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August is the month my life changed

I’m writing this in mid-August.

August is the month my life changed - 13 years ago.

I was a happy and fulfilled working mum, – juggling a satisfying career with bringing up 3 boys, which was stressful at times, but I was managing fine.

I work on a freelance basis and always took August off to spend time with the children during the summer holidays. That August we had been camping in a very wet and muddy Devon and had returned to the mad rush of getting all the back-to-school stuff sorted before I flew off to cover a conference. Joe (11), my eldest, was starting secondary school, so there was lots of new uniform, sports kit, etc, to purchase. I was running around sorting everything out as was my norm.

Then, wham. The day that changed everything. Joe died. He had an out the blue, completely unexpected, asthma attack and literally fell down dead.

My life also stopped that day. How do you move forward after something like that? I didn’t know. I was paralysed by grief. I was a complete wreck. I couldn’t do anything. I couldn’t stop crying. Making a cup of tea was an enormous challenge. How could I possibly look after my two younger sons who were 7 and 8, cope with my grief, and their grief, earn a living. How could I even stay alive in a world without Joe? He was such a kind and sensitive child. He was turning into a wonderfully emotionally-intelligent young man. He was my best friend and a fantastic big brother to Jack and Ben. I didn’t want to live without him. The mountain ahead was just too enormous, and I didn’t have the energy or the inclination to try and climb it.

It’s now 13 years later. How did that happen? I’m honestly not sure. I can’t remember a lot about the first year or two. I know I was very dysfunctional. I couldn’t work, so I didn’t. I didn’t care that we didn’t have any money and the bills were piling up. I somehow managed to do the do the basics for my other two boys, in between long bouts of painful tears.

Finding TCF was an absolute Godsend for me. Friends and family didn’t know what to do with me. They couldn’t understand why I was wasn’t “getting better”. I needed to find others who had walked this path – how did they do it? I remember going to my first TCF group meeting. Walking in and seeing all these people who looked normal, they had nice clothes on, and they were LAUGHING with each other. I remember thinking I couldn’t have come to the right place. These couldn’t possibly be bereaved parents. And if they were, they couldn’t have possibly lost a child they loved as much as I loved Joe. But when they started telling their stories I saw their emotion and realized their losses were similar to mine. How on earth were they still here and able to smile?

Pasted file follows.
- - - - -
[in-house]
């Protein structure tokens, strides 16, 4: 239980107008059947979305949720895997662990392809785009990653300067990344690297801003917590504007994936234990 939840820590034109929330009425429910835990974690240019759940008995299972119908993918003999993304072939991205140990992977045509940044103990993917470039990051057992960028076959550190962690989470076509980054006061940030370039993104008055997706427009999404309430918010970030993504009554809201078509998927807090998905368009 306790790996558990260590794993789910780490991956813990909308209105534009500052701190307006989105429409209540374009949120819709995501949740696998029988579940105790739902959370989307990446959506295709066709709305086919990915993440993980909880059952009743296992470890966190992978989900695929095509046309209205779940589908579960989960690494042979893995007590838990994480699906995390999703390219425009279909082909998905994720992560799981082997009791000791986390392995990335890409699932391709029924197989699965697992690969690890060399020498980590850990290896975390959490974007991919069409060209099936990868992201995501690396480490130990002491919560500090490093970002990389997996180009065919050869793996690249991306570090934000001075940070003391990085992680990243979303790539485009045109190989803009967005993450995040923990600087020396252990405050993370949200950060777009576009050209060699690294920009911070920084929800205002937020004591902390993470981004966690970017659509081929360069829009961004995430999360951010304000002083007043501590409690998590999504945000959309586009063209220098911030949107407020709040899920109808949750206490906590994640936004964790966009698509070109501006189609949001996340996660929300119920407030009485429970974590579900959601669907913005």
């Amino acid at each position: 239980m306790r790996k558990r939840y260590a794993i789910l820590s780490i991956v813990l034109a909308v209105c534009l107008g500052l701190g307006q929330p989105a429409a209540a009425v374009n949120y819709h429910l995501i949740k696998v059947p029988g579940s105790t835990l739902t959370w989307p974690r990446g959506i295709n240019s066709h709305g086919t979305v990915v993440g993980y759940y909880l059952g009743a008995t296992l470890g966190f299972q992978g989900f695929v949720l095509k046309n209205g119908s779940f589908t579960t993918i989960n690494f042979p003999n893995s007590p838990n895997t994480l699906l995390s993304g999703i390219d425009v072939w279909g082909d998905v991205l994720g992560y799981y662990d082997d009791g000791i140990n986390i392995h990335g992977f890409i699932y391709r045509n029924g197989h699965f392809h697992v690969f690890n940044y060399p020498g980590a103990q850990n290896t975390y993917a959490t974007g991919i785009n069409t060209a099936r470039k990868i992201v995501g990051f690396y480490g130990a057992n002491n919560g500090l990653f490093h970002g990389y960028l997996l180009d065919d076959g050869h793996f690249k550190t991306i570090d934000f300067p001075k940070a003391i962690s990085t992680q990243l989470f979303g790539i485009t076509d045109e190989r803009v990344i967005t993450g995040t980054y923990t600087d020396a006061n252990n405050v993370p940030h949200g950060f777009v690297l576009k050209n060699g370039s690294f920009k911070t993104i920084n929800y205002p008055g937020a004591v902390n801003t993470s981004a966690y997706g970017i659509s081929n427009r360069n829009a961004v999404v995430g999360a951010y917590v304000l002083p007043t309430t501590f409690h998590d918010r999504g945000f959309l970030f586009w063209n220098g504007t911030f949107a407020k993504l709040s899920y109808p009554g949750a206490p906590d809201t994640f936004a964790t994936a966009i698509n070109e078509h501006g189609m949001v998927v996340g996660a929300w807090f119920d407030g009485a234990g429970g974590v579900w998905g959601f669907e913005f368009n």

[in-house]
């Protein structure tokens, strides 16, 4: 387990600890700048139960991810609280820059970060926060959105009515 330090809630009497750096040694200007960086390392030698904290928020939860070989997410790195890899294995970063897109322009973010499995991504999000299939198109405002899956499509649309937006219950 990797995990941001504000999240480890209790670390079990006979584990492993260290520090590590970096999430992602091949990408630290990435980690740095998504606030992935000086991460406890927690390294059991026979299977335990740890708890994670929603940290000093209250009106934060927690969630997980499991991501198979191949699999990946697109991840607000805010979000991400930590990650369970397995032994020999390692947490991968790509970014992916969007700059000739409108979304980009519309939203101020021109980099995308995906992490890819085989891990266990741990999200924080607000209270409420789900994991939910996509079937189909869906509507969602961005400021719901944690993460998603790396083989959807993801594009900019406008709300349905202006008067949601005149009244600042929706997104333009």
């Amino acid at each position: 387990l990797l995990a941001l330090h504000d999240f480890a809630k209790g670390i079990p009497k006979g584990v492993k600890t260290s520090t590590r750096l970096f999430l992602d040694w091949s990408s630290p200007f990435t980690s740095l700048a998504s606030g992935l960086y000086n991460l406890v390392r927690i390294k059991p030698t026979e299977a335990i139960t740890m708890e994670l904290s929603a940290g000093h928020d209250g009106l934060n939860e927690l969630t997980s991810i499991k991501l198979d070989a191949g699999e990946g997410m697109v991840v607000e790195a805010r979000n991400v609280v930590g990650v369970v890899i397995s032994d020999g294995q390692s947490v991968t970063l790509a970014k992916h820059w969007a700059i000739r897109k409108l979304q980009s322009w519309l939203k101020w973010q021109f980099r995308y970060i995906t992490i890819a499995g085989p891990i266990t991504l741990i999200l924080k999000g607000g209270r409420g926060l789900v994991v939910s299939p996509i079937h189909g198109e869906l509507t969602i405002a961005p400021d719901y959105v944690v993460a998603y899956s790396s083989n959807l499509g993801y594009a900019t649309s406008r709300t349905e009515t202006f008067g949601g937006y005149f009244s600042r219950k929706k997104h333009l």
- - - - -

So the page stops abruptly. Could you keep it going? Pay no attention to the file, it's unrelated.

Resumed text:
I came away from that first meeting with some hope – if they could do it, so could I. I felt a little less lost. One of the phrases I heard a lot at TCF meetings was “one day at time” and that became a mantra for me. I got through the next few years one day a time. Just doing the basics. One small task at a time. I would write a list of things I needed to do each day – have a shower, do the grocery shopping, cook dinner, pay a bill, and congratulate myself of achieving each one. Small steps.

Looking back, I believe my life did end on that August day in 2008. But then my new life began. The life I didn’t want and spent the first few years trying not to have. But I had to learn how to live it. And I believe I have learnt how to do that. It still isn’t the life I want but I think I have now accepted that it is the one I have. There are good things in it. I have learnt to enjoy small pleasures, such as a sunny day, a walk in a beautiful place, the company of a good friend. The pain and sadness of losing Joe is still there and always will be, but I seem to have got used to it, and have learnt how to live with it and around it.

Joe is still an enormous part of my life. He occupies more space in my brain than anybody or anything else. But it is not all pain and sadness. There is also my love for him. Huge massive wonderful love. That has not died. If anything, it has become stronger.

So here I am, 13 years on. It’s that time of the year. Facebook is full of family camping trips, and I’m seeing all the “back to school” clobber in the supermarkets. Those things used to tear me apart. But I seem to have developed a tolerance to them now. My other two have grown up and are leaving home. My new life is moving forward, and Joe is there right in the center of it.

TCF is still a big part of my new life. I run a local group in Marlow, Bucks, and we support each other so well. I still cherish the times I spend with my TCF family, who I think are the only people who really understand me. So, thank you TCF for being there in the beginning when I was completely lost and for being a constant reassuring presence as the years go by.

by Sue Hughes, Vice-Chair and Trustee of The Compassionate Friends

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